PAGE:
I’m extremely familiar with crashy laps. After all, I played Project Gotham Racing back in the day and I play Forza Motorsport now. Crashy laps goes with the territory, especially across the multiplayer scene. But I don’t think I’ve ever played anything quite like Crashy Laps from JanduSoft and CheapeeSoft Games. It really is quite unique. And not necessarily in a good way.
Crashy Laps is a top-down or isometric (you decide, switching it up in the menu) racer. A game that screams old school, it’s a genre that I was massively into way back when. In fact, I grew up on the likes of Super Off Road, on Supercars 2 and more. It means I’m always drawn to a game of more modern times that looks to own the genre. That’s the case for Crashy Laps – but it’s far from a decent example.
For fear of ruining the review before we really get started, Crashy Laps is not a good game. It feels poorly put together, fails to wow visually, runs terrible audio and, most importantly, does nothing in terms of top-down racing. Oh, and not only does it crash on a fairly regular basis but at times we’ve been found racing with cars that have been stripped of all colour. When everyone is in the same monochrome livery, things are extremely tricky to navigate.
It’s bad from the off. A tired menu system requests you to decide whether to race in the morning, at midday, through the evening or in the dark of the night. Frankly, we don’t really care too much – just let us race.
From there, race modes open up. There’s the Time Trial, a Quick Race, Grand Prix (basically the same as Quick Race but with a single qualifying lap) and a Championship mode which lets you race across four circuits, each running four laps in length as points are scored and trophies are lifted.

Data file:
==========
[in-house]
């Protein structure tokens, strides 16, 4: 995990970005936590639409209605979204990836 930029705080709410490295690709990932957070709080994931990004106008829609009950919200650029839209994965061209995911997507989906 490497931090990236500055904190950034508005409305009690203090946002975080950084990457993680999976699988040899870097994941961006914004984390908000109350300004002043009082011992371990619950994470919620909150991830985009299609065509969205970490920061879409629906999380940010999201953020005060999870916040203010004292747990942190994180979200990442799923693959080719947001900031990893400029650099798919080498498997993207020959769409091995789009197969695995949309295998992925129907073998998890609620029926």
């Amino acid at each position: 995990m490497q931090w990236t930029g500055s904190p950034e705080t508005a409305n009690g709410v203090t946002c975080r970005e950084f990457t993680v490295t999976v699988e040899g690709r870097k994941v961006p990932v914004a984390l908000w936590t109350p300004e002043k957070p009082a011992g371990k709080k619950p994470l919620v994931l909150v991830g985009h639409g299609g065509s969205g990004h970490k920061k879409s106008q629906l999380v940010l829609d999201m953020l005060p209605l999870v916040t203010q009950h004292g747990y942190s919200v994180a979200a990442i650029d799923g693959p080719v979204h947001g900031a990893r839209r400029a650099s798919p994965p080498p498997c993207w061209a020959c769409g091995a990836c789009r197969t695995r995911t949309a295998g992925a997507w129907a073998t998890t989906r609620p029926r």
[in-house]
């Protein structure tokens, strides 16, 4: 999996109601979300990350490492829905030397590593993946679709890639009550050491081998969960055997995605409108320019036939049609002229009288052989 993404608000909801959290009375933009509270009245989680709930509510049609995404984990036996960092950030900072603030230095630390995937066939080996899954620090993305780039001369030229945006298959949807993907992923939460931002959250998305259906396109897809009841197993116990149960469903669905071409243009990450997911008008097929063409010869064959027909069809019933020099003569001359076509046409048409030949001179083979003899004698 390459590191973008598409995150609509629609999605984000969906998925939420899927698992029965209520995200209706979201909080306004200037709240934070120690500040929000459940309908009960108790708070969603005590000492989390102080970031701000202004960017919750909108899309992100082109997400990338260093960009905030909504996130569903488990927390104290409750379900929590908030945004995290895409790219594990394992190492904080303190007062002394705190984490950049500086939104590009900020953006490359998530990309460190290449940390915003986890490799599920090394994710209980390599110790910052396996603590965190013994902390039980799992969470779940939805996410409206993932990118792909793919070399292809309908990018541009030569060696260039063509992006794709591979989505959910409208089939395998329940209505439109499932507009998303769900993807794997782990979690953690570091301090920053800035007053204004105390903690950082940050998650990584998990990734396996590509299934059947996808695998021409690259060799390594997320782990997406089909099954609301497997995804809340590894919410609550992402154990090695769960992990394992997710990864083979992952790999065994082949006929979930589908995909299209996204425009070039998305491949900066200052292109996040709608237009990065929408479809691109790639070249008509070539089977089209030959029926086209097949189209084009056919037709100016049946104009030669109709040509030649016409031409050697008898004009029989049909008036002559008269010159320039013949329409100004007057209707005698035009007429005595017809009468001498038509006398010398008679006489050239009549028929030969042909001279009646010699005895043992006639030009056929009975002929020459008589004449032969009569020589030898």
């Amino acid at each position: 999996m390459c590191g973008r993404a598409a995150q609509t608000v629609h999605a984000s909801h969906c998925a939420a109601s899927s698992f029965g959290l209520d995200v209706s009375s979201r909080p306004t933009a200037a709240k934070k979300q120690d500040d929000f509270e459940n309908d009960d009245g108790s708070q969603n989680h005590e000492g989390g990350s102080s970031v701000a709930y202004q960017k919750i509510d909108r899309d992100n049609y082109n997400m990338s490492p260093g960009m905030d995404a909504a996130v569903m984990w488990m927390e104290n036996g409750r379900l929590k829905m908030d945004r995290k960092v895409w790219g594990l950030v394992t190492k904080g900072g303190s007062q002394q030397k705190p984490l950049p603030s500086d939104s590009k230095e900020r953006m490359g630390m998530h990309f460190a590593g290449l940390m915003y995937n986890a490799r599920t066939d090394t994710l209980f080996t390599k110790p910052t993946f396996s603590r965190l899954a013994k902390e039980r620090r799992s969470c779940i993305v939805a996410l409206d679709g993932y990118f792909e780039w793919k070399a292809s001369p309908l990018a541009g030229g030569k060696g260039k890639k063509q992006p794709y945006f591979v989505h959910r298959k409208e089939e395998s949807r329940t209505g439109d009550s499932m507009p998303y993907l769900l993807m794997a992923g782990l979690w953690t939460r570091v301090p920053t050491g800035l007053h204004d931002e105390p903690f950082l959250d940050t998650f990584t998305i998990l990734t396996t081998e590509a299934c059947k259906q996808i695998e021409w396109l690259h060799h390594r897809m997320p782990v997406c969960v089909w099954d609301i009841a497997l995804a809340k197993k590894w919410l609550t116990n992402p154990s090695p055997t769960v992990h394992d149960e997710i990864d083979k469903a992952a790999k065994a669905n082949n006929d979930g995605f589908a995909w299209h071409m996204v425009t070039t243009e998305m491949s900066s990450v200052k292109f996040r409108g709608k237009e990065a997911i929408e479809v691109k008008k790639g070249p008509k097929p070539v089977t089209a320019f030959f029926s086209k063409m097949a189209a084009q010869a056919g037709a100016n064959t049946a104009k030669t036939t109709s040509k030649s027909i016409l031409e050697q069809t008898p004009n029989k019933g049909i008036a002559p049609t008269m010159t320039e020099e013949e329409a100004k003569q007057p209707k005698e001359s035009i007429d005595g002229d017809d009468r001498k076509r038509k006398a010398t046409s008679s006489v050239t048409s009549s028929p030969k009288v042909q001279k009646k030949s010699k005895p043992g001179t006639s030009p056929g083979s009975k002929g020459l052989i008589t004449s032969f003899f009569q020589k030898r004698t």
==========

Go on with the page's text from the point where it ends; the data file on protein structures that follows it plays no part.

Each of these are playable across four different landscapes and scenarios. You’ve got the Candy Land which is, well, made out of candy, mud switched out for chocolate. Seen as the beginner world, it comes complete with some of the easiest race tracks you’ll ever see; loops, few chicanes etc… It’s only in Candy Land’s final race in which things get trickier with a track that comes with jumps. The problem is, the visuals are so poor that you can’t see the jumps or changes in elevation; the first time you race around here you’ll be left flummoxed as to what the hell is going on as you go careening off into a barrier.
From there we move to the Alpine World complete with bridges and tunnels, and then onto the Silver Dunes. In theory, this sounds like a cracking place to have a race, but in actuality, the bumps and uneven roads just annoy. Rounding off the course roster is that of the slippery, the twisty, Frosty Way. Want to have a guess how it goes driving on ice?
Wherever you race, Crashy Laps events consist of four cars attempting to get from lights out to chequered flag as fast as possible. Cars are twitchy little buggers and so you’ll need to constantly keep going on and off the throttle and brake as you tease your way through the thin ribbon of track. And for the most part, that track is barely wide enough to cater for more than one car. Going side-on with an opponent invariably sees contact made, resulting in a crash and spin, or locking together as you both go on your merry way.